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Home > Cats > Is It Safe to Give a Cat Pepto Bismol for an Upset Stomach? Risks & FAQ

Is It Safe to Give a Cat Pepto Bismol for an Upset Stomach? Risks & FAQ

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Dr. Tabitha Henson

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If your cat is dealing with an upset stomach, vomiting, or diarrhea, reaching into your medicine cabinet can be tempting to help them feel better. Pepto-Bismol is a well-known human remedy for a troubled tummy, but is this pink drink safe to give cats? No, Pepto-Bismol should not be given to cats unless specifically prescribed by a veterinarian.

In this article, we’ll cover why Pepto-Bismol is unsafe for cats. We’ll also discuss what to do if your cat has an upset stomach and what other signs to watch for that could indicate a more serious problem.


What Is Pepto-Bismol and How Does It Work?

Pepto-Bismol is one of the brand names for a medication called bismuth subsalicylate, which is made up of several compounds. Together, these compounds work to relieve diarrhea and upset stomachs in humans. The medication is an anti-inflammatory, antacid, and intestinal protectant.

Bismuth works by coating the intestines to guard against toxin absorption. Salicylate has anti-inflammatory properties similar to aspirin. It also helps decrease prostaglandins, hormones that can contribute to diarrhea.

Why Pepto-Bismol Is Not Safe for Cats

The salicylate component of Pepto-Bismol is a dangerous ingredient for cats because it is similar to aspirin. Cats can’t process salicylates the same way as humans or even dogs. It takes their bodies longer to eliminate the drug, potentially allowing it to build up to toxic levels.

Aspirin poisoning can cause kidney and liver damage, blood clotting problems, or ulcers in cats. Because the potential concerns with salicylate ingestion are so serious, Pepto-Bismol should never be given to cats unless a veterinarian is involved to ensure it is used safely.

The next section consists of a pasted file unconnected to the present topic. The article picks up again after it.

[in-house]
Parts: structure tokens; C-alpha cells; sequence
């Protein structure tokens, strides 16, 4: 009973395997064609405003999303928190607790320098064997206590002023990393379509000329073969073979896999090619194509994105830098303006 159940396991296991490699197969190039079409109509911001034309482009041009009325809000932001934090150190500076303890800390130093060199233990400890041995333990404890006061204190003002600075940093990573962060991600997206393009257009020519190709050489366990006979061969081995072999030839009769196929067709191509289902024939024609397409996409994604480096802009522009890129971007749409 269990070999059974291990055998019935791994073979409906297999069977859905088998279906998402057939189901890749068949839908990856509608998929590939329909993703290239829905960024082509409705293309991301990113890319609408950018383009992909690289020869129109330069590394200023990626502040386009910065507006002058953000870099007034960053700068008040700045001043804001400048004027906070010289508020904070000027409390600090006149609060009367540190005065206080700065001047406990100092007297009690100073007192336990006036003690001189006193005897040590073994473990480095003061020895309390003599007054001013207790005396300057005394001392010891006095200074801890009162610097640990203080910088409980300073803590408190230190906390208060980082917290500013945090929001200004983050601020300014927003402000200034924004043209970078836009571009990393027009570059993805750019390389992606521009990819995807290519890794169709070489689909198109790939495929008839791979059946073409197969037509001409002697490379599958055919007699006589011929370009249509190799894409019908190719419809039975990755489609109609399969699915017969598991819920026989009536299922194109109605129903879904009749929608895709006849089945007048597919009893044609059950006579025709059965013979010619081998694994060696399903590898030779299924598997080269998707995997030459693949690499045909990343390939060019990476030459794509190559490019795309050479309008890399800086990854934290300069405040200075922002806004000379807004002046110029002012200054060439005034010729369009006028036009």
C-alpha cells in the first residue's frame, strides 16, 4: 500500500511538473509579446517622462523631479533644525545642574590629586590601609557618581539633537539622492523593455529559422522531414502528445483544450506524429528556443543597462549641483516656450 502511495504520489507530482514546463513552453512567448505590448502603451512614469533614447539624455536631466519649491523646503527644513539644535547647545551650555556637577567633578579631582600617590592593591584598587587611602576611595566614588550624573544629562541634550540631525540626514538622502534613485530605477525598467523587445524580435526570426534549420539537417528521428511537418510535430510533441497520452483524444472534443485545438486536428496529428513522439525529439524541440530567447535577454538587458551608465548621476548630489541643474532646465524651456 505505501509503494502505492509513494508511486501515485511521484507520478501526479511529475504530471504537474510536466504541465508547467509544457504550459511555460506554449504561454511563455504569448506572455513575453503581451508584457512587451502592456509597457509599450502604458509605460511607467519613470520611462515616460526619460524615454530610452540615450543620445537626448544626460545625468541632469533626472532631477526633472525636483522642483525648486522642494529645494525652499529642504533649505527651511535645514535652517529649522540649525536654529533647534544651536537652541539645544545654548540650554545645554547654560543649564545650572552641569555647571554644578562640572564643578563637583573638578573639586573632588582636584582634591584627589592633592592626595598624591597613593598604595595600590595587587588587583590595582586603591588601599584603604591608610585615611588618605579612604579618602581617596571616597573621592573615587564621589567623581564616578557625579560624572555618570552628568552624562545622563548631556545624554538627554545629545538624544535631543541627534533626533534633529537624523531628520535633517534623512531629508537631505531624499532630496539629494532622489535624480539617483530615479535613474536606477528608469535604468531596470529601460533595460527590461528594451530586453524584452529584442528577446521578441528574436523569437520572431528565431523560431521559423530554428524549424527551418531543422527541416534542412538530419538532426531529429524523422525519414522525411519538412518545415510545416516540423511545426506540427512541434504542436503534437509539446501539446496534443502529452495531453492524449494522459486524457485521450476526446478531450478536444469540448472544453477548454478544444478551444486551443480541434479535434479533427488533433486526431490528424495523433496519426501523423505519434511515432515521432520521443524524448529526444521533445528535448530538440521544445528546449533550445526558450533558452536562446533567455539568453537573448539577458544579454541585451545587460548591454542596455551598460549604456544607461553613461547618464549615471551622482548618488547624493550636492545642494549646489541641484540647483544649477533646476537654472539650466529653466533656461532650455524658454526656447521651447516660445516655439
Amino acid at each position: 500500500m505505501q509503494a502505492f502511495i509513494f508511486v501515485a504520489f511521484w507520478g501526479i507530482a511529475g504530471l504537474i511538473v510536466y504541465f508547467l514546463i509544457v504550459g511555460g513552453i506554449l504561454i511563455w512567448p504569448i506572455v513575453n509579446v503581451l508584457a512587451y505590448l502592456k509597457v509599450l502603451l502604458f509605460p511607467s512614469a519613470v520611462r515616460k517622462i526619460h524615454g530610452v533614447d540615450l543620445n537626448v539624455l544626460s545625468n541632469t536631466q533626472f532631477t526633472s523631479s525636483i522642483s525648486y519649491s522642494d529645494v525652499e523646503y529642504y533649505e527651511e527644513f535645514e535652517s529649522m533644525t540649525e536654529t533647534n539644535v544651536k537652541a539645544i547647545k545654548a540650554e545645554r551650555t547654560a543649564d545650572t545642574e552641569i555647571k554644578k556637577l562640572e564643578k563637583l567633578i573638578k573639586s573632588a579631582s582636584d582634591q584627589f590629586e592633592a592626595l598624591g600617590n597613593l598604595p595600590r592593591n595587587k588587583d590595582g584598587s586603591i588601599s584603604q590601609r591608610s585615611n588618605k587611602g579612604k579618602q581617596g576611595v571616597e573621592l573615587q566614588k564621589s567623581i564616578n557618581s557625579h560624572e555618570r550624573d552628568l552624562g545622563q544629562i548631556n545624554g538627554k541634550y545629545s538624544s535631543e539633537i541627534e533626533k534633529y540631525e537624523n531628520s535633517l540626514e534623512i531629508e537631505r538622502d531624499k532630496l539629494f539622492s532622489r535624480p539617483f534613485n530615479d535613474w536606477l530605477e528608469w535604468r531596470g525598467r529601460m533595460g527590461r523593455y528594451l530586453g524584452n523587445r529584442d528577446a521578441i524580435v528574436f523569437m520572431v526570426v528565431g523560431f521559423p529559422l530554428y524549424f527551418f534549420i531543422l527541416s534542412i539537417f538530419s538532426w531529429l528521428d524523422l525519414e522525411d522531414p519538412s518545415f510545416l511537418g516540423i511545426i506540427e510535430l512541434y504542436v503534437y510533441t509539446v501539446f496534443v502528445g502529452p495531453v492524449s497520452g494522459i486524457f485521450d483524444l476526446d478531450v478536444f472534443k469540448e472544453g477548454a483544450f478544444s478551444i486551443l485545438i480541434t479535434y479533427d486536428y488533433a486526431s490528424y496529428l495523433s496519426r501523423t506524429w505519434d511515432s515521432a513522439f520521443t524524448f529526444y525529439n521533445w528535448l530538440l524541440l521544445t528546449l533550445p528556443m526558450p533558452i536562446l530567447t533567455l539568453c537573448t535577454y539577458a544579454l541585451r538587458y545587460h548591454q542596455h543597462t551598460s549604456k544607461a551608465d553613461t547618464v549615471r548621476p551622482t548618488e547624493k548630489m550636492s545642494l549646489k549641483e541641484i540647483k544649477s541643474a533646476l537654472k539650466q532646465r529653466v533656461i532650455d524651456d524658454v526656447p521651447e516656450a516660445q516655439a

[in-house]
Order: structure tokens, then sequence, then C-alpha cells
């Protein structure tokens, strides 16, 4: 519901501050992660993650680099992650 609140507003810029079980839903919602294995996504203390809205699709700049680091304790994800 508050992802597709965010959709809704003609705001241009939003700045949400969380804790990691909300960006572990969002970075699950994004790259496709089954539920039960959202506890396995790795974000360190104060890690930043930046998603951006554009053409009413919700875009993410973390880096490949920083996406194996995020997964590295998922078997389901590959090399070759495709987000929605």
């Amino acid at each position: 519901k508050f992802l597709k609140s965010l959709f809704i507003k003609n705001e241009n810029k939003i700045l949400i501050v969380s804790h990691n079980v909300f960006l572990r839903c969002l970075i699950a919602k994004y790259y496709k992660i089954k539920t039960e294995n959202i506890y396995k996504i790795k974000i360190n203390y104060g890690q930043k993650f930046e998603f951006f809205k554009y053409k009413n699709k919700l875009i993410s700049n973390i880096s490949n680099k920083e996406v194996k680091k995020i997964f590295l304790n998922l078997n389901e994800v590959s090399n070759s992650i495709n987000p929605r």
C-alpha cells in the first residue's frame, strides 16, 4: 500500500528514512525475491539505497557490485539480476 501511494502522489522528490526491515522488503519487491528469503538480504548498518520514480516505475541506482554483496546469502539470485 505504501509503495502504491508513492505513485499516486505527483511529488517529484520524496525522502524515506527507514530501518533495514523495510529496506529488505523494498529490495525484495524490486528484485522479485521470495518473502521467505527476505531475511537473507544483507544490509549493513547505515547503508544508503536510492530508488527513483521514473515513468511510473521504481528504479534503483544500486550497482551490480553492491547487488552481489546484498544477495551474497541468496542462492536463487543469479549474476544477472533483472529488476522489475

a sick tabby cat
Image Credit: Nikolay Bassov, Shutterstock


What Are the Signs of Aspirin or Salicylate Poisoning?

It can take some time for any signs to emerge if your cat is poisoned by Pepto-Bismol or similar products, depending on the amount of medication consumed. Your cat could also react differently depending on any underlying health conditions, medications they are taking, and their age.

Early signs of aspirin poisoning often are related to the digestive system, such as loss of appetite, vomiting, belly pain, or diarrhea. You may notice blood in your cat’s poop or vomit if they develop a bleeding ulcer.

More serious signs can develop if your cat continues to be exposed to aspirin or is left untreated. These include the following symptoms:

  • Pale gums
  • Weakness
  • Fast breathing
  • Seizures
  • Wobbly gait
  • Fever

If your cat ingests Pepto-Bismol or another substance that contains salicylates, contact your veterinarian as soon as possible. There is no antidote for aspirin poisoning, so the faster treatment begins, the better.

Generally, treatment consists of preventing or slowing the absorption of the aspirin into your cat’s system and providing supportive care to manage any secondary side effects like kidney damage or bleeding. Long-term health issues are possible even if your cat survives the initial poisoning.

What Should You Do if Your Cat Has an Upset Stomach?

As we’ve learned, Pepto Bismol isn’t a safe medication to use if your cat has an upset stomach. So, what should you do instead if your cat develops tummy trouble?

Fixing your cat’s upset stomach will depend somewhat on what signs you are noticing. Is your cat throwing up, having diarrhea, or refusing to eat? These are non-specific signs that can have numerous causes, from hairballs to more serious conditions like diabetes.

More than likely, diagnosing your cat’s tummy trouble will involve a trip to the veterinarian. Your vet will be able to examine your cat and prescribe safe medications if needed. If an underlying health condition is suspected, your vet may suggest blood tests or other diagnostic methods.

If your cat has an upset stomach, don’t delay in getting them treated. More serious complications can occur if your cat becomes dehydrated from excessive vomiting or diarrhea. Cats who stop eating or eat poorly can develop a life-threatening condition called hepatic lipidosis in only a few days.



As tempting as it may be to try and save some money and treat your cat’s upset stomach on your own, the dangers in doing so aren’t worth the risk. Pepto-Bismol isn’t safe for cats, and you should never give any medication to your cat without checking with your vet first. Part of responsible pet ownership includes planning ahead to cover unexpected illnesses or medical emergencies. Consider creating a pet savings account or purchasing a pet insurance policy for your cat.

Featured Image Credit:Pepto Bismol Ultra (ajay_suresh, via Wikimedia Commons CC BY 2.0)

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